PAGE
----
The Republican Party has been taken over by an unscrupulous populist demagogue. His loyalty is to himself, not to his party or any ideology. He glories in violating political norms. He trashes liberals and government bureaucrats but has no use for limiting the government’s powers—at least, not his own powers. He has no problem with deficit spending, provided he can direct it to his base. He plays on white grievance and inflames racial division, while bragging that many black Americans support him and complaining that liberal bullies play the race card to shut him up. He gleefully attacks intellectuals and experts as enemies of America and common sense. He is not above calling his opponents traitors and hinting that they should be dealt with violently. In a crisis, as at present, he is a genius at finding others to blame. And the more he shocks and blames, the more his supporters love him for speaking forbidden truths and standing up to condescending elites.
The politician I speak of is, of course, George Corley Wallace.
As I write these words, President Donald Trump is bungling the worst crisis of his presidency, and of our era. He is failing to promulgate any kind of coherent strategy to cope with the coronavirus; he is maundering senselessly about injecting disinfectants into people; firm majorities of the public disapprove of and distrust his handling of the pandemic. Yet despite all of that and more, he is solid with Republicans and is likely to get at least 45 percent of the two-party vote in November. Some of his supporters, of course, will back him because of who he is not (a Democrat), but many will back him because of who he is—or, rather, who he emulates.
Today more than ever, Trump’s outrageous style, unprecedented rule-breaking, and sheer weirdness make him seem a radical discontinuity, a bizarre anomaly who came out of nowhere. Although that interpretation is not entirely wrong, it is not really right, either. Equally true, if not more so, is that Trump is a radical continuity, merely the most florid and successful avatar of a white-populist movement that has built strength and solidarity over more than half a century, mostly under elites’ radar. In that sense, Trump’s base—the base that catapulted him from reality TV to the most powerful office in the world—does not really belong to the Republican Party. In fact, it does not even belong to Trump. Rather, he is renting it—or perhaps it is renting him. Either way, he is not the first in the series, and he won’t be the last.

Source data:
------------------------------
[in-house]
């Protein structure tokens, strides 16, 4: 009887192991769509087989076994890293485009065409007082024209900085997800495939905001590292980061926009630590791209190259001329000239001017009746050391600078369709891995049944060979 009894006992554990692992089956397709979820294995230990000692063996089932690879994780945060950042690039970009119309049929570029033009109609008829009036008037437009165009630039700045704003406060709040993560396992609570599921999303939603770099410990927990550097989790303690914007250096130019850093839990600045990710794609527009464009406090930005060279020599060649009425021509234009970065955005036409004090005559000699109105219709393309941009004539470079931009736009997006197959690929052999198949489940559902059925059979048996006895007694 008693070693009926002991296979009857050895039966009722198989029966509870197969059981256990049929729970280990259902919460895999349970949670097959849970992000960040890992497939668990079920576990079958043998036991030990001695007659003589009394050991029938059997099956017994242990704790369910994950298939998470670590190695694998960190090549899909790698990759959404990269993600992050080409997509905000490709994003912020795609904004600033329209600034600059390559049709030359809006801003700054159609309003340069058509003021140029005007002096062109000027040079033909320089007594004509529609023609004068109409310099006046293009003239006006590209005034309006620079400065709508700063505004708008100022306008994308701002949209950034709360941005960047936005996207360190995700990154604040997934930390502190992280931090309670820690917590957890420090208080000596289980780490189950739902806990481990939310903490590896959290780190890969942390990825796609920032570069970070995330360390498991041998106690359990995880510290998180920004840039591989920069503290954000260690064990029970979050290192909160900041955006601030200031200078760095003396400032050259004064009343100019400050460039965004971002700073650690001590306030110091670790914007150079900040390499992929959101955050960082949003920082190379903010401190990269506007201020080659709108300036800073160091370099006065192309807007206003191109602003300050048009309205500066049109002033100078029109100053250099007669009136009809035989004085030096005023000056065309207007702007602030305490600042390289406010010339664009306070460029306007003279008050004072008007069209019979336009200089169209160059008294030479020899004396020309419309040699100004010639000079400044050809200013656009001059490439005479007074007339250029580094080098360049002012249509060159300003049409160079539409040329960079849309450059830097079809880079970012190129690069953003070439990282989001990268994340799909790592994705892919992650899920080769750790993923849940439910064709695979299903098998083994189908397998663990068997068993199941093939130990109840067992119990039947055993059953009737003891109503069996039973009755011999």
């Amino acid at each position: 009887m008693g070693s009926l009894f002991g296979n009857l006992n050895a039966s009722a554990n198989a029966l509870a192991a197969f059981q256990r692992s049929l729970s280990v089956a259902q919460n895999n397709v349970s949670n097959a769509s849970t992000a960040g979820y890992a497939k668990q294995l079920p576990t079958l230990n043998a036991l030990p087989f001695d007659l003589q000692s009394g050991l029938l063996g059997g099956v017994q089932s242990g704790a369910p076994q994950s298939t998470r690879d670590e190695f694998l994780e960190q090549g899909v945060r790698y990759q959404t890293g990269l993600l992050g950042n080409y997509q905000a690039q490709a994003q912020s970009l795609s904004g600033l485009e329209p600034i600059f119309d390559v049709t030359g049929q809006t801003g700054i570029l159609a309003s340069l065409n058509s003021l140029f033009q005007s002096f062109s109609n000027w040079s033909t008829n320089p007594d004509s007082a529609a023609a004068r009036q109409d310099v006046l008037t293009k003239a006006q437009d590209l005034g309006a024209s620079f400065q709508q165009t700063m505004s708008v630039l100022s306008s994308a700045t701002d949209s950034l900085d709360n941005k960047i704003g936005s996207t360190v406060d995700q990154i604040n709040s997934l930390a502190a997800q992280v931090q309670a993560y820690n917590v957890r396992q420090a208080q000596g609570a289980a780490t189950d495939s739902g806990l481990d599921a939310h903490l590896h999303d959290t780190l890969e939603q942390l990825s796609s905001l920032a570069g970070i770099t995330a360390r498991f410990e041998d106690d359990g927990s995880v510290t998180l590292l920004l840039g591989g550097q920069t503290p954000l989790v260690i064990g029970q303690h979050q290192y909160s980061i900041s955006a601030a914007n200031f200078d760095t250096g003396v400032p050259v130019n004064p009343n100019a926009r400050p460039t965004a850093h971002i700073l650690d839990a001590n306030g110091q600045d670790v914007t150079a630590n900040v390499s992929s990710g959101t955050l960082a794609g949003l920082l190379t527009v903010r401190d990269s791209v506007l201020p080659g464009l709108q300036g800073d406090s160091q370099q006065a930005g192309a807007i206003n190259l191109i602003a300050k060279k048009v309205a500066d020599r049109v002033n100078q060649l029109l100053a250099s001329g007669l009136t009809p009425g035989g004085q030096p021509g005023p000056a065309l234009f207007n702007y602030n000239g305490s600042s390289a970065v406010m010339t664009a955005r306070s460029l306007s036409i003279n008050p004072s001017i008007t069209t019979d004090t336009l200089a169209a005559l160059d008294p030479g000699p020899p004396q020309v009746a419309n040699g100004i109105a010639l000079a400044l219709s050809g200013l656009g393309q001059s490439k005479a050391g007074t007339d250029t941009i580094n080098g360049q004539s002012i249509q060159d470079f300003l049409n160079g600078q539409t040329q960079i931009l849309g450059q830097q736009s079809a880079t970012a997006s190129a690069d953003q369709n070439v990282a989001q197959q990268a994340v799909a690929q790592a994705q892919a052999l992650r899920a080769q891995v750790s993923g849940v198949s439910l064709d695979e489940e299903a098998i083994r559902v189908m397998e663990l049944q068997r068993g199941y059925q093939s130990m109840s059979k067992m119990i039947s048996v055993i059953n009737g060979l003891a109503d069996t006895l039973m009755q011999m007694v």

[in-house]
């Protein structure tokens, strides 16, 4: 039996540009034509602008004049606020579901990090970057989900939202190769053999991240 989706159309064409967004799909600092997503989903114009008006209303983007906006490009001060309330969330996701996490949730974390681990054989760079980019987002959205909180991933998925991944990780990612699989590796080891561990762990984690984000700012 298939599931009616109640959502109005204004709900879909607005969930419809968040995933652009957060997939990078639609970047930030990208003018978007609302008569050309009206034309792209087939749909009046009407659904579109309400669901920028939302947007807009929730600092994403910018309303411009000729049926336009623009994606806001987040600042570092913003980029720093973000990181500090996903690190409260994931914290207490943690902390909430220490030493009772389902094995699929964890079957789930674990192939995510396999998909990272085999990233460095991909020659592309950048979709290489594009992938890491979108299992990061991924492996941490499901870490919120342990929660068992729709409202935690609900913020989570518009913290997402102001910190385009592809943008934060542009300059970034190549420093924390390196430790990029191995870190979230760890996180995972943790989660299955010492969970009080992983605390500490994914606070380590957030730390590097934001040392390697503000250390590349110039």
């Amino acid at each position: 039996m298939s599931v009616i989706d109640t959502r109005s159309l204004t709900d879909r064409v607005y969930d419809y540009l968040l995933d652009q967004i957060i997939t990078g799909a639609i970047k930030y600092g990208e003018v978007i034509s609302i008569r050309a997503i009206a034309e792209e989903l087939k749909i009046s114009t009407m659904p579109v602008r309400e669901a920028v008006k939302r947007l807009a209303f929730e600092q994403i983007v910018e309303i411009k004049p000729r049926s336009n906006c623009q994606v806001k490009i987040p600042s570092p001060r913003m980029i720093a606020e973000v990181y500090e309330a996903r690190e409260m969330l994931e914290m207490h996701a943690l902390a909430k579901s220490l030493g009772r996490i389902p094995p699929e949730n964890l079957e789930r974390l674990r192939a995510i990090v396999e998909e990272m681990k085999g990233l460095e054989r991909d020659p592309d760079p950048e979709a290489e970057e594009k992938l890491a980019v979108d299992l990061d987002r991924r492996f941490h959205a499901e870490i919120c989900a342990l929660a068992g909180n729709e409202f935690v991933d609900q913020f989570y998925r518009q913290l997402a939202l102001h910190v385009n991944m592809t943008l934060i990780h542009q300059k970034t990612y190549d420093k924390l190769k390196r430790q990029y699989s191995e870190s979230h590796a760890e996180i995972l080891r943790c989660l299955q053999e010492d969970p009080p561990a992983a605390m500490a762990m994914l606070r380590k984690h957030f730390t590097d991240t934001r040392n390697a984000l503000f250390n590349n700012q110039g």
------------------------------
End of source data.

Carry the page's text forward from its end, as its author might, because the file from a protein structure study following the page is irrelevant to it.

“We can foresee that unless something changes in American political culture and civil life,” says Dan Carter, a historian and Wallace biographer, “we’re doomed to deal with Trumps, whether they’re this Donald Trump or future Donald Trumps, for the next generation.” Thank George Wallace for that.
Sometimes, history really is just depressing, and I say that as someone with a bachelor’s degree in it.
Trump…. also noted that the Department of Homeland Security was studying the effect disinfectants – on surfaces – could have on the coronavirus. The president again wondered aloud whether that impact could be translated somehow into fighting the virus in people.
“And then I see the disinfectant, where it knocks it out in a minute. One minute,” Trump said. “And is there a way we can do something like that, by injection inside or almost a cleaning. Because you see it gets in the lungs and it does a tremendous number on the lungs. So it would be interesting to check that.”
It’s official; the warning labels on bleach are there because our president is so fucking stupid, he thinks this sort of shit is perfectly fine to tell people.